Whether it's bird-watching at your home feeder or traveling to exotic places in search of a rare "life list" bird, birding represents one of life's most fascinating pleasures. Have you ever realized that much of our knowledge about birds is a result of skilled bird capture and banding work?
Biological Technician Todd Eskelin will share just how important such work is in a program called "The How and Why of Bird Banding," at the Kenai National Wildlife Refuge at 11 a.m. Saturday. Todd will set up mist nets to live-capture birds and demonstrate banding techniques first-hand.
Todd has traveled the length and breadth of Alaska researching seabirds, songbirds, and migratory waterfowl. Since 1993 he has worked on a variety of bird research projects in north central Alaska, the Gulf of Alaska, the Alaska Peninsula, Kodiak Island and on the Kenai Peninsula. In addition, Todd has also flown long hours in a Cessna 206 conducting sea duck surveys for the U. S. Fish and Wildlife Service on the North Slope, over the Bering Sea and from Scammon Bay to False Pass.
Todd grew up on the Kenai Peninsula. He credits his fascination with birds to his college days at Lewis and Clark College in Oregon. He studied ornithology under Dr. Don McKenzie and found he was fascinated by what could be learned from the delicate birds he handled during bird-banding sessions. He also enjoyed teaching other students bird-banding techniques.
Todd has given banding demonstrations to hundreds of students throughout Alaska. He has also trained numerous professional resource agency staff in banding techniques.
Todd has experienced some interesting bird encounters over the years. He banded a redpoll on the Alaska Peninsula that he later recaptured in Soldotna along Funny River Road. When observing the Kenai River Flats for distant migrants, he spotted a semi-palmated sandpiper with a distinctively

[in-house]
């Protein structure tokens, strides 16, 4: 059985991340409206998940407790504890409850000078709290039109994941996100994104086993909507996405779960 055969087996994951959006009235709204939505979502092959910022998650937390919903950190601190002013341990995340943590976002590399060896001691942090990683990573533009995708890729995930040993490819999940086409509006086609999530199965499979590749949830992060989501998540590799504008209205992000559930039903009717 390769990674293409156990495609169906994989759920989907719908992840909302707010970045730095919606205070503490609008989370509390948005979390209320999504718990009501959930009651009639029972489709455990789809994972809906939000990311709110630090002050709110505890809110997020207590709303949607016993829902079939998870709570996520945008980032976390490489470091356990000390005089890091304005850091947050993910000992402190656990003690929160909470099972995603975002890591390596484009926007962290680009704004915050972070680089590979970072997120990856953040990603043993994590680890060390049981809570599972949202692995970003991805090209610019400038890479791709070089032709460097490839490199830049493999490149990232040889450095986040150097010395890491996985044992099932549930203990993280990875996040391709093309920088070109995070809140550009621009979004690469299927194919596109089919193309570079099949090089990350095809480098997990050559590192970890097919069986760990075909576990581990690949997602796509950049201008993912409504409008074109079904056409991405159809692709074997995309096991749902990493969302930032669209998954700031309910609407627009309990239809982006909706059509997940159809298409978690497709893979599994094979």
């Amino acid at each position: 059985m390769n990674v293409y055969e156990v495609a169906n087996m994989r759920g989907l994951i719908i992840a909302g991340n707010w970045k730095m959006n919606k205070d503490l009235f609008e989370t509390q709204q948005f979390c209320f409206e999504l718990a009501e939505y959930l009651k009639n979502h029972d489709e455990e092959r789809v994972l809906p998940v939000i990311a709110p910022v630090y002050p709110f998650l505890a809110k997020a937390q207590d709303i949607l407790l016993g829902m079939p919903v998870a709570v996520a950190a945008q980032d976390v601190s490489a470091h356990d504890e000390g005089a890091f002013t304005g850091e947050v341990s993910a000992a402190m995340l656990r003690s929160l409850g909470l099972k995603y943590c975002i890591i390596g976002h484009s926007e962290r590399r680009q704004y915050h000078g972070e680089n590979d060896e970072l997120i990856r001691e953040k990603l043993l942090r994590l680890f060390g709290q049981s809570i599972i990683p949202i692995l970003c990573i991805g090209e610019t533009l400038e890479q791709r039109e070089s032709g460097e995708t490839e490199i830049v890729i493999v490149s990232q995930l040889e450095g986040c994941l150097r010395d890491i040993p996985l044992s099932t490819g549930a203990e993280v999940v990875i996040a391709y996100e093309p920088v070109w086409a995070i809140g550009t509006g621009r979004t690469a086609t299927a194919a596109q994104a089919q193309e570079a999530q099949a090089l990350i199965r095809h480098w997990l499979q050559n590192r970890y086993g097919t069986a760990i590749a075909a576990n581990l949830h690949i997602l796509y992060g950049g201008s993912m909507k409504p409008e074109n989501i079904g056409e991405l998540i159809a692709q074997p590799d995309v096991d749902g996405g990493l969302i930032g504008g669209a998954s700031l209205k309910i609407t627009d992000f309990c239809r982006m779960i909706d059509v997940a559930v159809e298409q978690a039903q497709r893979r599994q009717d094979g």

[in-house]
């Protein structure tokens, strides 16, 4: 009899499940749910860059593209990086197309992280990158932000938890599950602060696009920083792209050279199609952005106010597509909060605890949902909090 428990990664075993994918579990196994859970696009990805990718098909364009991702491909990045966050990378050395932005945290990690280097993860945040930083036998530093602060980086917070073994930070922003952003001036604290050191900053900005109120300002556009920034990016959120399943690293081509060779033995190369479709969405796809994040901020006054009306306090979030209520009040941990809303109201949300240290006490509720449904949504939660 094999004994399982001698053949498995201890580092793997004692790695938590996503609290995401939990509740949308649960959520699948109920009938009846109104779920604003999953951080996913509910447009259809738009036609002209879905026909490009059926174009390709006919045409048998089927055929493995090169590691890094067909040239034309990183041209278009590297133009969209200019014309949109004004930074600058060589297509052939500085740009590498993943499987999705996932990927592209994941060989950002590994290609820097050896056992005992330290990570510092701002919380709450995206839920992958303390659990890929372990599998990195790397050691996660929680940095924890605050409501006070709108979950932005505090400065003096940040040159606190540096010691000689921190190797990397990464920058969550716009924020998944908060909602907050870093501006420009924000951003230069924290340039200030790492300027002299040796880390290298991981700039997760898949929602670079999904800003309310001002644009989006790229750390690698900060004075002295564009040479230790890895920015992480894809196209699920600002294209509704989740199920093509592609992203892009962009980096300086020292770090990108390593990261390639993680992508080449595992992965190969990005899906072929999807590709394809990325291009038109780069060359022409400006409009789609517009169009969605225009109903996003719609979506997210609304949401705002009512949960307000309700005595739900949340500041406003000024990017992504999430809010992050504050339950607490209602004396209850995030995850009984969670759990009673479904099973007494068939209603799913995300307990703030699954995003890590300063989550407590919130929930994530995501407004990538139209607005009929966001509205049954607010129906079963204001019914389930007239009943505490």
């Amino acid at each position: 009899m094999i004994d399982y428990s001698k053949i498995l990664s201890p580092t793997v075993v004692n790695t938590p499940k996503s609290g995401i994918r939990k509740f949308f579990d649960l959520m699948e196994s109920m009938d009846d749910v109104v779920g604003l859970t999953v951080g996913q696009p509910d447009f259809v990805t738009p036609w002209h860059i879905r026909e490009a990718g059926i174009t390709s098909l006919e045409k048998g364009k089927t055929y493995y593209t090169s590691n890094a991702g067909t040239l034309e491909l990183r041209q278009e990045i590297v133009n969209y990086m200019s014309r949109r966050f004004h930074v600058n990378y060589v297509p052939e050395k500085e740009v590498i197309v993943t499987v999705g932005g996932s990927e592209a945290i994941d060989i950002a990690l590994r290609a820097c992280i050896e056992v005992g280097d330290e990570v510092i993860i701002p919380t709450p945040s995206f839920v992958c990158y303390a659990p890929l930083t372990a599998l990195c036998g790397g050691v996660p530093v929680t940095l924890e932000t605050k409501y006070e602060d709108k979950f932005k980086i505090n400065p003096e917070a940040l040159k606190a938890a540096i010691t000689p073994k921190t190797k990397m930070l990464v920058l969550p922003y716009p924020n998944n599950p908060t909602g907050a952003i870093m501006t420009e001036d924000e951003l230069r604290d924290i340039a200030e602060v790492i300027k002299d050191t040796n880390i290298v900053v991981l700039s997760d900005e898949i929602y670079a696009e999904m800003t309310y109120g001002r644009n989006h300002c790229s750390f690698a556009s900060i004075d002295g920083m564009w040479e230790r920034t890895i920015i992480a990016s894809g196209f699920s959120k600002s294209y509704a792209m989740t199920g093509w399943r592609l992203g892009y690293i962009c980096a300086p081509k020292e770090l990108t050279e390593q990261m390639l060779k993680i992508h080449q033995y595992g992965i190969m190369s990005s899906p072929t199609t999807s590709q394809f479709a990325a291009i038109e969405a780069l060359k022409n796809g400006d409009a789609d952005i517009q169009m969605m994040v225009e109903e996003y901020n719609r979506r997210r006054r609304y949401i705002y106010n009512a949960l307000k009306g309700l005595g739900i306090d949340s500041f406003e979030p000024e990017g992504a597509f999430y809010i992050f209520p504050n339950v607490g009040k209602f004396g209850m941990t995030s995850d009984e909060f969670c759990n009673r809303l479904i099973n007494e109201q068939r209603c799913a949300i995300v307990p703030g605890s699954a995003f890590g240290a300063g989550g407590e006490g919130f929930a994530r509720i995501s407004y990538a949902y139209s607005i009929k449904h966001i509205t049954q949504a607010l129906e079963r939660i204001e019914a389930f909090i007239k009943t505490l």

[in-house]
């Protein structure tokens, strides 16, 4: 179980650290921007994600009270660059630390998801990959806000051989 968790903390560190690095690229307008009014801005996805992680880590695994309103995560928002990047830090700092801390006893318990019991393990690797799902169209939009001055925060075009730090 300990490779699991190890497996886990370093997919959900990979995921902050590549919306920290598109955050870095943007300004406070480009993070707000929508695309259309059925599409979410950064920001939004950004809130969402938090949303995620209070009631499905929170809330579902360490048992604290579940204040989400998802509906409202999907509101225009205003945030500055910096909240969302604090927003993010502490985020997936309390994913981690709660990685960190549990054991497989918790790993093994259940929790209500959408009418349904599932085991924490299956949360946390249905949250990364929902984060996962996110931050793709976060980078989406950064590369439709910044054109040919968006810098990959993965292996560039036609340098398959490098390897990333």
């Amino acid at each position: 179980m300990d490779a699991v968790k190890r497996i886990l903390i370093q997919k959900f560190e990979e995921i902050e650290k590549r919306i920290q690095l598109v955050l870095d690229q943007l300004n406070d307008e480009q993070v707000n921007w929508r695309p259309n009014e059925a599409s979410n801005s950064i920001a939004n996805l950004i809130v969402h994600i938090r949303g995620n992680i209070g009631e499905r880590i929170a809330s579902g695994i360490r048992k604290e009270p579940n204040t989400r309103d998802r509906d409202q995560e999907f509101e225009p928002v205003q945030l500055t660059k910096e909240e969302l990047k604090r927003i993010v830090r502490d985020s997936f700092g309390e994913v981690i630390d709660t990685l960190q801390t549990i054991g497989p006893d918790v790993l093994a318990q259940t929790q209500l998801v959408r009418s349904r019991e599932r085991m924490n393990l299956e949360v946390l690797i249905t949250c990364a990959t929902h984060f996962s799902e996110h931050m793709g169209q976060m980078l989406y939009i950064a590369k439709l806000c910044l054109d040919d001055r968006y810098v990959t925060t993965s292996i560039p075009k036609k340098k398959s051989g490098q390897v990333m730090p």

colored leg band and found it had originally been banded in Ecuador.
Besides his many biological duties, Todd enthusiastically helps visitors with precise and technical birding questions. Numerous times he has expertly identified an unknown bird that has everyone else stumped.
Since Todd cannot always be available, he collaborated on the creation of the refuge-specific guide, "Birding the Kenai National Wildlife Refuge." This booklet helps birders to locate birds by habitat on refuge trails and adjacent to roadway areas. This guide is available for purchase at the refuge visitor center.
At Todd's Saturday program, there will be a free drawing to win the guide along with other birding items. Join us for a fun and eye-opening program.
Candace Ward has worked as a park ranger at the Kenai National Wildlife Refuge for 17 years in the refuge education and visitor service programs. She is an avid backyard birder and enjoys expanding her birding horizons.
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For more information on the Kenai National Wildlife Refuge, or for past Refuge Notebook articles, point your Web browser to http://kenai.fws. gov
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